UPDATE: Looks like these folk consider OUR GOD to be the same - GO here
NOTE: Because I've been much less than pleased to see how often the magazine "Christianity Today" has ducked major issues regarding war, torture and America's accountability to the rest of the world, I was surprised to see an interview recently with a major American theologian.
Here is one interviewer's question with an answer which is among his most powerful:
Q: The American Civil War, one of the bloodiest wars ever, was one in which people actually did believe in the same God and the same Scriptures. This did not encourage peacemaking. Yet you still think it's important to affirm that Muslims and Christians worship the same God. Why?
A. That's true. Some of the worst violence in the world today between estranged religious and ethnic groups happens not on the battlefields. It happens smack in the middle of living rooms and between people who share a lot, who have a lot in common. So my argument is not that having common values will prevent all violence. My argument is that having common values will make it possible to negotiate differences. In the absence of those common values, we either have to live sequestered in our own spaces (which I think is impossible in the modern world) or resort to violence in order to settle disputes."
Of course the need to also understand other issues within and among major traditions which are not addressed in this interview yet as far as this one goes, it's a huge step toward peacemaking in my opinion. To read the entire interview GO here
You may also want to read the over 165 comments already posted here ( Note that since this is clearly a conservative Christian magazine, you may be a bit shocked at some of the answers and they don't necessarily represent all of Christendom, thank God. Yet some of these responses may relieve us all that there is an attempt at dialogue. Perhaps you will comment as well? )
Here is information on Volf's new book:
One and a half billion people—the majority of the world’s population—profess Christianity or Islam. Renowned scholar Miroslav Volf’s controversial proposal is that Muslims and Christians do worship the same God—the only God. As Volf reveals, warriors in the “clash of civilizations” have used “religions”—each with its own god and worn as a badge of identity—to divide and oppose, failing to recognize the one God whom Muslims and Christians understand in partly different ways.
Writing from a Christian perspective, and in dialogue with leading Muslim scholars and leaders from around the world, Volf reveals surprising points of intersection and overlap between these two faith traditions:
• What the Qur’an denies about God as the Holy Trinity has been denied by every great teacher of the church in the past and ought to be denied by Christians today.
• A person can be both a practicing Muslim and 100 percent Christian without denying core convictions of belief and practice.
• How two faiths, worshipping the same God, can work toward the common good under a single government.
Volf explains the hidden agendas behind today’s news stories as he thoughtfully considers the words of religious leaders and parses the crucial passages from the Bible and the Qur’an that continue to ignite passion. Allah offers a constructive way forward by reversing the “our God vs. their God” premise that destroys bridges between neighbors and nations, magnifies fears, and creates strife.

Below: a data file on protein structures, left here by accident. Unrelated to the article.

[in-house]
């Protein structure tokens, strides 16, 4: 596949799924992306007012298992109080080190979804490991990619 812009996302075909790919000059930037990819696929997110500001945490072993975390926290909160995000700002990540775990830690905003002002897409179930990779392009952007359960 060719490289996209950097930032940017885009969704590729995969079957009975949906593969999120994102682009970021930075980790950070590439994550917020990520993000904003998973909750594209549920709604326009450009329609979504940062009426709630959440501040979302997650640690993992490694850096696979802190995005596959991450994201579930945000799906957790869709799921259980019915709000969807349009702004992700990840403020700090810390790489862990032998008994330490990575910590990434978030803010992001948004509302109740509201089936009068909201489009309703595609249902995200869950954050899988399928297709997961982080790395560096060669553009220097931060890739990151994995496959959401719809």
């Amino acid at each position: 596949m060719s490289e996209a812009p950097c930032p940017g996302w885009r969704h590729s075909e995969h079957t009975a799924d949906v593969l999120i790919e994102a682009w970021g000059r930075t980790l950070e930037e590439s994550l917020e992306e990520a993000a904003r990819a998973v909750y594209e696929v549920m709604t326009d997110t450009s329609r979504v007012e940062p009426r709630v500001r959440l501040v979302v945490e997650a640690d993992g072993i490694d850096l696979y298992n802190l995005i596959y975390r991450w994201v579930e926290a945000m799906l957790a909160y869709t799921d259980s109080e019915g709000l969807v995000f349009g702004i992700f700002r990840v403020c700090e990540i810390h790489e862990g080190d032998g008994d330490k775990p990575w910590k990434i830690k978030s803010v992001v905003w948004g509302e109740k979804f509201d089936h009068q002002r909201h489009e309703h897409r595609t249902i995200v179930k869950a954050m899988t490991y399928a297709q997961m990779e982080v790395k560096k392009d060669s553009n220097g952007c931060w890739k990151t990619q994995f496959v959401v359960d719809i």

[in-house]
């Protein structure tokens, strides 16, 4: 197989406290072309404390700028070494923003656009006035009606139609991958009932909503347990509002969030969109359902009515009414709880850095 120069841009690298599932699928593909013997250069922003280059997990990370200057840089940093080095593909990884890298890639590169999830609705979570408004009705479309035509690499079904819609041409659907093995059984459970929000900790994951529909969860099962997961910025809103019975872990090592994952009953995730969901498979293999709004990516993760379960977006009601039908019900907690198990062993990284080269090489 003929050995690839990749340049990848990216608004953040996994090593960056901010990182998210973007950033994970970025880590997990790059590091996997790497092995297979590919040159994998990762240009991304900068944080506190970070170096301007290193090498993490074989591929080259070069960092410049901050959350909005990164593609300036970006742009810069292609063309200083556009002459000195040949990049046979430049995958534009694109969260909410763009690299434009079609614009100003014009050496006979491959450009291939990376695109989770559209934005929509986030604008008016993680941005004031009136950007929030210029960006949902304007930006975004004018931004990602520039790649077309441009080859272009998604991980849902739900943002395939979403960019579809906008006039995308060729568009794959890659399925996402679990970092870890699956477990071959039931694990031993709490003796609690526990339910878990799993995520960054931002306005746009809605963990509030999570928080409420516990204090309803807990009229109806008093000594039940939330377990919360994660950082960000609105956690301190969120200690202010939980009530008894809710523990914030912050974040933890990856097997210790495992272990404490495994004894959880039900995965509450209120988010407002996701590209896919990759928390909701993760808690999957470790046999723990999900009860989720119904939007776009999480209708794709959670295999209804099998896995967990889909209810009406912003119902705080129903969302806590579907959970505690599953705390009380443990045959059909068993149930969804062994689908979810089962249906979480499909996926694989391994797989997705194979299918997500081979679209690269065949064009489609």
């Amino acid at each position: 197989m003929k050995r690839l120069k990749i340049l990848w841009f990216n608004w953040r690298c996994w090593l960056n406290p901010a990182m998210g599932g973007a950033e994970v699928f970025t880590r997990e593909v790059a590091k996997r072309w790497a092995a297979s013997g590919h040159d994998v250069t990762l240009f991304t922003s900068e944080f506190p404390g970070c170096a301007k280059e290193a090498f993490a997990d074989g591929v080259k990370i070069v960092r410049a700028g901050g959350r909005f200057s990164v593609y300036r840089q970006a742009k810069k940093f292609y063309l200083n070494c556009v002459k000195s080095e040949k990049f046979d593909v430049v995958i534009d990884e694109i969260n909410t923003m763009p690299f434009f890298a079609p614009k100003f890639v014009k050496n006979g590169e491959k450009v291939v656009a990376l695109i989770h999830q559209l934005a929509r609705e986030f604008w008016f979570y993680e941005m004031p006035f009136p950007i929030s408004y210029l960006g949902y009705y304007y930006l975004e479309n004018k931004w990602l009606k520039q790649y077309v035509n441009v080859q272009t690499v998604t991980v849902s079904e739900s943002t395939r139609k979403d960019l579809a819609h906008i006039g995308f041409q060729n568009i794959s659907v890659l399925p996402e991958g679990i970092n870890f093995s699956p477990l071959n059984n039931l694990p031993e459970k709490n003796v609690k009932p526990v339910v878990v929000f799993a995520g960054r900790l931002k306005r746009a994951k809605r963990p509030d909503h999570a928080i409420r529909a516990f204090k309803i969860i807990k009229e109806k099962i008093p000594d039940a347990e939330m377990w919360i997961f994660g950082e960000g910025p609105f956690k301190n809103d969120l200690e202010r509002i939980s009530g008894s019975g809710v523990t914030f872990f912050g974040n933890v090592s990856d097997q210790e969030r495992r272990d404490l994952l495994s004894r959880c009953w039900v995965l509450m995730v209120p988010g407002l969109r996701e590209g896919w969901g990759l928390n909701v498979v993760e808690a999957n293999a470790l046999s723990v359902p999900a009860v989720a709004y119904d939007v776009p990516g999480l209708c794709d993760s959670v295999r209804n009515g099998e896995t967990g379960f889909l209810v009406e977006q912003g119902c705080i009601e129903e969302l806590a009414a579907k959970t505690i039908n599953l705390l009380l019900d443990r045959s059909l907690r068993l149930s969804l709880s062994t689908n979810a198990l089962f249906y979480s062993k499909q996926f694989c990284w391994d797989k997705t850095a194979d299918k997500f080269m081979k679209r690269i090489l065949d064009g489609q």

Author Bio: Miroslav Volf is the Henry B. Wright Professor of Theology at Yale Divinity School and the founding director of the Yale Center for Faith & Culture. “One of the most celebrated theologians of our time,” (Rowan Williams, Archbishop of Canterbury), Volf is a leading expert on religion and conflict. His recent books include Against the Tide: Love in a Time of Petty Dreams and Persisting Enmities, and Exclusion & Embrace: A Theological Exploration of Identity, Otherness, and Reconciliation—winner of the 2002 Grawmeyer Award in Religion.
Recent disputes like the "ground zero" mosque controversy have their roots in historical conflicts, according to Yale professor and author Volf (Exclusion and Embrace). The author, who grew up in what was then Yugoslavia, explains that Christians' ability to live in community with Muslims depends on their answer to one question: is the God of the Qur'an the same as the God of the Bible? With a conversational tone and the backing of both sacred texts, the author argues that while beliefs about God may differ, the object of worship for both religions is the same (or at least the objects are "sufficiently similar"). Such "claims are spicy," but come after careful consideration. Volf provides a thorough examination of theology to show the complexity of what seems a simple question of terminology.
Perhaps the most stirring and involved debate concerns the comparison of the Christian Trinity to Allah. On such a heated topic, readers will appreciate Volf's sense of humor and optimism. Though the text may not convince those who fear religious pluralism, his timely call for Christian love toward Muslims should at least lead to further dialogue, if not increased social cooperation. This is an important book. (Mar.) The above comments - Copyright 2011 Reed Business Information for Publisher's Weekly.
You may also want to see more articles by Theologian Miroslav Volf such as this on the abuses of so-thought officials in misled approaches" - Beliefnet News here
Also see the article called "Body Counts" here